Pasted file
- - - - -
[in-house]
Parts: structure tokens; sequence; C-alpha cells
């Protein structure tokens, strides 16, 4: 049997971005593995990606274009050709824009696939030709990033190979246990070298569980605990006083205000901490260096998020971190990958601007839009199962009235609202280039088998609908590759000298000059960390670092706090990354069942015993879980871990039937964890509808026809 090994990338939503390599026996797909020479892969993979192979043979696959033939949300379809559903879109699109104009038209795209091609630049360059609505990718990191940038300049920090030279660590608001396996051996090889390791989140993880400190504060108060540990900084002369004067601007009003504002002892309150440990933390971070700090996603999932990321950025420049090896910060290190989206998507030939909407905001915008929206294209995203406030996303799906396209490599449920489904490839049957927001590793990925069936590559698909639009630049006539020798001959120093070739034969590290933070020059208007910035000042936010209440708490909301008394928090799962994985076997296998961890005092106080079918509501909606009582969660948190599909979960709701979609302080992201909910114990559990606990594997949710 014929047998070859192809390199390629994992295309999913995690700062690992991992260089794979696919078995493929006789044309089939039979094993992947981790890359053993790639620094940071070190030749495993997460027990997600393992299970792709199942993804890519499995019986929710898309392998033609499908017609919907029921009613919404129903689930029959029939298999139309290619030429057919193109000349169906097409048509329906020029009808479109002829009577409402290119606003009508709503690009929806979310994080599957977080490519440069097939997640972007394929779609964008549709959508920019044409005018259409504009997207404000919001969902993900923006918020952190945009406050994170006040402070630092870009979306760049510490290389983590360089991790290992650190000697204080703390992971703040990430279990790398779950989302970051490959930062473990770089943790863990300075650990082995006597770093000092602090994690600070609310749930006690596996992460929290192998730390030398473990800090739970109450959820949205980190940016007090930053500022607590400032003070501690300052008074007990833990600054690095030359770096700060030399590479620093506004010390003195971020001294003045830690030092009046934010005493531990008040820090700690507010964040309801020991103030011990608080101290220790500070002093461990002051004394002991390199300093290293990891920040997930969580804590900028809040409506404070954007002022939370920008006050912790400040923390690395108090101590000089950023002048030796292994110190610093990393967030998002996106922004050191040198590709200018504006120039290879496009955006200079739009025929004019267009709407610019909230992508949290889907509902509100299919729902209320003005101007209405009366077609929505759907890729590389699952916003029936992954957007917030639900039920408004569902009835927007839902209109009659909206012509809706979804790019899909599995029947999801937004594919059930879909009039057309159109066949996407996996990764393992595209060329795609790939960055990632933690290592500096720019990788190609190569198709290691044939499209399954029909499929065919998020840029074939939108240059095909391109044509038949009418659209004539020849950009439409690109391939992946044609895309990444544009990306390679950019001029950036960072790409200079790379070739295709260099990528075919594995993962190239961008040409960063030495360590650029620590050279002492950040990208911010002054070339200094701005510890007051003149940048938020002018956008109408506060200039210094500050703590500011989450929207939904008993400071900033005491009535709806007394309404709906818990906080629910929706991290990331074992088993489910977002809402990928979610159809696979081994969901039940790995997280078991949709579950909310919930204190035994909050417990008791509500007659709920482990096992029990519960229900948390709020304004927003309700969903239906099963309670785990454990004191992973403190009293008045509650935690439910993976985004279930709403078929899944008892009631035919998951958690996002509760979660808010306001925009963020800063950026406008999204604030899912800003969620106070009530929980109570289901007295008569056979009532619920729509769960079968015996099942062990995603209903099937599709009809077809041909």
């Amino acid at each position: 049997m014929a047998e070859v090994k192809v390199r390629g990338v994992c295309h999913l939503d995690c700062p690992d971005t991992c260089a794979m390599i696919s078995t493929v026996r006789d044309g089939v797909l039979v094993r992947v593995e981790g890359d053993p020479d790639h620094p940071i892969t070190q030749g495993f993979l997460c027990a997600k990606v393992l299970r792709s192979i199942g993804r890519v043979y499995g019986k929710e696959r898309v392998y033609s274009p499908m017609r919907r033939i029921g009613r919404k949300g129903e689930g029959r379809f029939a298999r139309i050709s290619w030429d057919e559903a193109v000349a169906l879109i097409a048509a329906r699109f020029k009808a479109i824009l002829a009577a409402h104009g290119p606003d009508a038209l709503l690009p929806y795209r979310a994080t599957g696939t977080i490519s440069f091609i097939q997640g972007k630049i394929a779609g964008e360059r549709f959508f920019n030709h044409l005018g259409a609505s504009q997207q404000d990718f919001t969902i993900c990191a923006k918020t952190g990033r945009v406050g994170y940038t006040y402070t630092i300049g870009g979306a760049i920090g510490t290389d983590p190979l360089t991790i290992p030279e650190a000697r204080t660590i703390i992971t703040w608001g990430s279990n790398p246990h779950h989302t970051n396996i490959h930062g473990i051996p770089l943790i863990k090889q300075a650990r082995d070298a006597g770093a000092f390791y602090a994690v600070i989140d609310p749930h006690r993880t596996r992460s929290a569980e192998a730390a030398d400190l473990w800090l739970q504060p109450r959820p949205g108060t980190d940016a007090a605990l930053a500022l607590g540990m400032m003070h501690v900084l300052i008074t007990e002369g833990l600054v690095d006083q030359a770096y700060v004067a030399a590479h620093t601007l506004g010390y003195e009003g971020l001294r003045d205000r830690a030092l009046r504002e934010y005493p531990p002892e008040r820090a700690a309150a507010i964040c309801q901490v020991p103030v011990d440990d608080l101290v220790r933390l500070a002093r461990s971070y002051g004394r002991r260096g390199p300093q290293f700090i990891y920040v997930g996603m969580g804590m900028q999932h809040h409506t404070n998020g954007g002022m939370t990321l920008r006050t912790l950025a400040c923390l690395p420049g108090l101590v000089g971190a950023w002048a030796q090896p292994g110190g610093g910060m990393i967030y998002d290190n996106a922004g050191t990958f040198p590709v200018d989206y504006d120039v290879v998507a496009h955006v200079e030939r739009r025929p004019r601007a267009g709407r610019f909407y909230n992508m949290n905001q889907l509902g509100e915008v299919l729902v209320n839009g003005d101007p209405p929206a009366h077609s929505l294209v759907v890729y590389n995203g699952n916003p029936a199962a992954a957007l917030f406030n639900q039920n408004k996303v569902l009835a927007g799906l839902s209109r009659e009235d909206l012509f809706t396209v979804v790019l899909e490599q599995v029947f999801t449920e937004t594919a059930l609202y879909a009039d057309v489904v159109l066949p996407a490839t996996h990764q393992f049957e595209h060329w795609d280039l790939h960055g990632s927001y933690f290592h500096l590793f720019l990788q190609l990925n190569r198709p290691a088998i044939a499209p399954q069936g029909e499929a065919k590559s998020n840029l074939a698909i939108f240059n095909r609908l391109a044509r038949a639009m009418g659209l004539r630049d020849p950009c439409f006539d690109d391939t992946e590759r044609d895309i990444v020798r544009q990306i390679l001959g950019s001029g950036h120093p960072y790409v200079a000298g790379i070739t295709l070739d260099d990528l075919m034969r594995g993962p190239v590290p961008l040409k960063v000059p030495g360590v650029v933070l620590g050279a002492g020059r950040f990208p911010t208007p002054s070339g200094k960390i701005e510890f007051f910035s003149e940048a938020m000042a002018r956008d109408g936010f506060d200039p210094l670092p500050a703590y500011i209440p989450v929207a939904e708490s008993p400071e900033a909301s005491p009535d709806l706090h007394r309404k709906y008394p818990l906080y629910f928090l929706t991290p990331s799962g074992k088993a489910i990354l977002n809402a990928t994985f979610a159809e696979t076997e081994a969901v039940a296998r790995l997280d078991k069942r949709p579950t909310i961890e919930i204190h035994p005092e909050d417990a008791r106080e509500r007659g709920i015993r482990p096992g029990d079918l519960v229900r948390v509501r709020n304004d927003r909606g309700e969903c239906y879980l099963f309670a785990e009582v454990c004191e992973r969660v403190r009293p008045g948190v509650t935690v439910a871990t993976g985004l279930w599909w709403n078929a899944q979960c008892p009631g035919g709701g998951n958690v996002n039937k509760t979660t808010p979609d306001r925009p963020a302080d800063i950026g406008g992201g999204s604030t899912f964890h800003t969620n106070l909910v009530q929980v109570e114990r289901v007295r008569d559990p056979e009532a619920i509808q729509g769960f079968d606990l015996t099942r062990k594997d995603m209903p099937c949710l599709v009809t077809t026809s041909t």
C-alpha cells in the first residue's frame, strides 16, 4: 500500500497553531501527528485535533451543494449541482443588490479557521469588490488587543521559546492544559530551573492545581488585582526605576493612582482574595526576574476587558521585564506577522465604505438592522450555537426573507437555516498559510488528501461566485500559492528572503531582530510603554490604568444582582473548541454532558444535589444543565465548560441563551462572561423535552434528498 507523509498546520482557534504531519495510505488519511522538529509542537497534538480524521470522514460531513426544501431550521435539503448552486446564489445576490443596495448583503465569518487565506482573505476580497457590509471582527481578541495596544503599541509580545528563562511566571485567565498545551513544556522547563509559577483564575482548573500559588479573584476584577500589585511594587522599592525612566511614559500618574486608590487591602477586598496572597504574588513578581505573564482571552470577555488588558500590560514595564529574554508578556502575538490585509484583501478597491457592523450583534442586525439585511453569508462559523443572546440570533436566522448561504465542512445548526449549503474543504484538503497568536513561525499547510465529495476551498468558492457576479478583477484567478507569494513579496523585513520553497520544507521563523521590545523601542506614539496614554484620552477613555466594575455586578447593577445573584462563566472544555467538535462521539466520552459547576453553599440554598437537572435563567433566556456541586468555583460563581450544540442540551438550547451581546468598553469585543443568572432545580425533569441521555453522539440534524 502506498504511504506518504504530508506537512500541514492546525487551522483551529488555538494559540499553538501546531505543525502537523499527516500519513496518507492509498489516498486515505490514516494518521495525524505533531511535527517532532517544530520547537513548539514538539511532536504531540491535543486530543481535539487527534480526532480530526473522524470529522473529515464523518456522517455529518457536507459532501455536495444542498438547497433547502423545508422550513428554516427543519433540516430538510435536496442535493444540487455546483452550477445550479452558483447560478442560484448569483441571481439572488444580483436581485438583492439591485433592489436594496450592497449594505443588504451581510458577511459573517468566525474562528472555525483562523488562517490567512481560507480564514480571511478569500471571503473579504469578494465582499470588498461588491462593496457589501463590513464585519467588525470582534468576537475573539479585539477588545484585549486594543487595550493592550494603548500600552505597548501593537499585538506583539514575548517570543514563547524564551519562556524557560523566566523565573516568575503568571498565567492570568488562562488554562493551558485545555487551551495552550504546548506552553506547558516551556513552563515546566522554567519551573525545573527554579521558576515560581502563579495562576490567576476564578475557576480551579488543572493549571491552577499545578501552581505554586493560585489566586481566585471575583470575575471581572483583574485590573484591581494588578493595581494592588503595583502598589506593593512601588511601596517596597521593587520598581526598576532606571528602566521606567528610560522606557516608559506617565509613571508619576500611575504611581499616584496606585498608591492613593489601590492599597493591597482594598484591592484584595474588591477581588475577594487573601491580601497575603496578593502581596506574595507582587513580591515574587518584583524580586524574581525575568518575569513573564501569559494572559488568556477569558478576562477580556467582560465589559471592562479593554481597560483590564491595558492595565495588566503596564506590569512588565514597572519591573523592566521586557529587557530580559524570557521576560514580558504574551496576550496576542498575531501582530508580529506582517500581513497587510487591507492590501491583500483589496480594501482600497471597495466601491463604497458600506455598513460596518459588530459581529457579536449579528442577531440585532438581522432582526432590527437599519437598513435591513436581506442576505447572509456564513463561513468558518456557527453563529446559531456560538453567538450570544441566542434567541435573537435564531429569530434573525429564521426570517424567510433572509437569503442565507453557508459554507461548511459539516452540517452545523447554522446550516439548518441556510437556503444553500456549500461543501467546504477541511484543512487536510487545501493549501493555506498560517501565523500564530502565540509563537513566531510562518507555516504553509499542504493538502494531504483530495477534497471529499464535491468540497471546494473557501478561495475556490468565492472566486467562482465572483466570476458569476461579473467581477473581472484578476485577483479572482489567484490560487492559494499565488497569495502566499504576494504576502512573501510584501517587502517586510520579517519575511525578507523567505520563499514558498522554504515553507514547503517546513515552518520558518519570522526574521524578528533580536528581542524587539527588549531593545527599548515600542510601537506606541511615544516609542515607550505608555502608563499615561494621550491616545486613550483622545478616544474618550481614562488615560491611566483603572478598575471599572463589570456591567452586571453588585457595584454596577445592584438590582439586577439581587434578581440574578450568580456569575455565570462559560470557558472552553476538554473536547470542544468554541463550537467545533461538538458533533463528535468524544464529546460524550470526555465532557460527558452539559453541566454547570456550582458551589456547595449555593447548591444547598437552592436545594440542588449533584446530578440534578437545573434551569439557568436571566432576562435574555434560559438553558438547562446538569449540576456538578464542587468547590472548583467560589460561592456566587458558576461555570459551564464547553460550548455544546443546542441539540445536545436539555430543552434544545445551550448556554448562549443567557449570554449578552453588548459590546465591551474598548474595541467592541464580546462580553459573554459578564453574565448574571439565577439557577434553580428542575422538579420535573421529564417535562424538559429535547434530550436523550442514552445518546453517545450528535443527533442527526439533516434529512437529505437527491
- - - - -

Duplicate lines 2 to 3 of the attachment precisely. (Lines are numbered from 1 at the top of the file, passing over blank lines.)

Parts: structure tokens; sequence; C-alpha cells
């Protein structure tokens, strides 16, 4: 049997971005593995990606274009050709824009696939030709990033190979246990070298569980605990006083205000901490260096998020971190990958601007839009199962009235609202280039088998609908590759000298000059960390670092706090990354069942015993879980871990039937964890509808026809 090994990338939503390599026996797909020479892969993979192979043979696959033939949300379809559903879109699109104009038209795209091609630049360059609505990718990191940038300049920090030279660590608001396996051996090889390791989140993880400190504060108060540990900084002369004067601007009003504002002892309150440990933390971070700090996603999932990321950025420049090896910060290190989206998507030939909407905001915008929206294209995203406030996303799906396209490599449920489904490839049957927001590793990925069936590559698909639009630049006539020798001959120093070739034969590290933070020059208007910035000042936010209440708490909301008394928090799962994985076997296998961890005092106080079918509501909606009582969660948190599909979960709701979609302080992201909910114990559990606990594997949710 014929047998070859192809390199390629994992295309999913995690700062690992991992260089794979696919078995493929006789044309089939039979094993992947981790890359053993790639620094940071070190030749495993997460027990997600393992299970792709199942993804890519499995019986929710898309392998033609499908017609919907029921009613919404129903689930029959029939298999139309290619030429057919193109000349169906097409048509329906020029009808479109002829009577409402290119606003009508709503690009929806979310994080599957977080490519440069097939997640972007394929779609964008549709959508920019044409005018259409504009997207404000919001969902993900923006918020952190945009406050994170006040402070630092870009979306760049510490290389983590360089991790290992650190000697204080703390992971703040990430279990790398779950989302970051490959930062473990770089943790863990300075650990082995006597770093000092602090994690600070609310749930006690596996992460929290192998730390030398473990800090739970109450959820949205980190940016007090930053500022607590400032003070501690300052008074007990833990600054690095030359770096700060030399590479620093506004010390003195971020001294003045830690030092009046934010005493531990008040820090700690507010964040309801020991103030011990608080101290220790500070002093461990002051004394002991390199300093290293990891920040997930969580804590900028809040409506404070954007002022939370920008006050912790400040923390690395108090101590000089950023002048030796292994110190610093990393967030998002996106922004050191040198590709200018504006120039290879496009955006200079739009025929004019267009709407610019909230992508949290889907509902509100299919729902209320003005101007209405009366077609929505759907890729590389699952916003029936992954957007917030639900039920408004569902009835927007839902209109009659909206012509809706979804790019899909599995029947999801937004594919059930879909009039057309159109066949996407996996990764393992595209060329795609790939960055990632933690290592500096720019990788190609190569198709290691044939499209399954029909499929065919998020840029074939939108240059095909391109044509038949009418659209004539020849950009439409690109391939992946044609895309990444544009990306390679950019001029950036960072790409200079790379070739295709260099990528075919594995993962190239961008040409960063030495360590650029620590050279002492950040990208911010002054070339200094701005510890007051003149940048938020002018956008109408506060200039210094500050703590500011989450929207939904008993400071900033005491009535709806007394309404709906818990906080629910929706991290990331074992088993489910977002809402990928979610159809696979081994969901039940790995997280078991949709579950909310919930204190035994909050417990008791509500007659709920482990096992029990519960229900948390709020304004927003309700969903239906099963309670785990454990004191992973403190009293008045509650935690439910993976985004279930709403078929899944008892009631035919998951958690996002509760979660808010306001925009963020800063950026406008999204604030899912800003969620106070009530929980109570289901007295008569056979009532619920729509769960079968015996099942062990995603209903099937599709009809077809041909």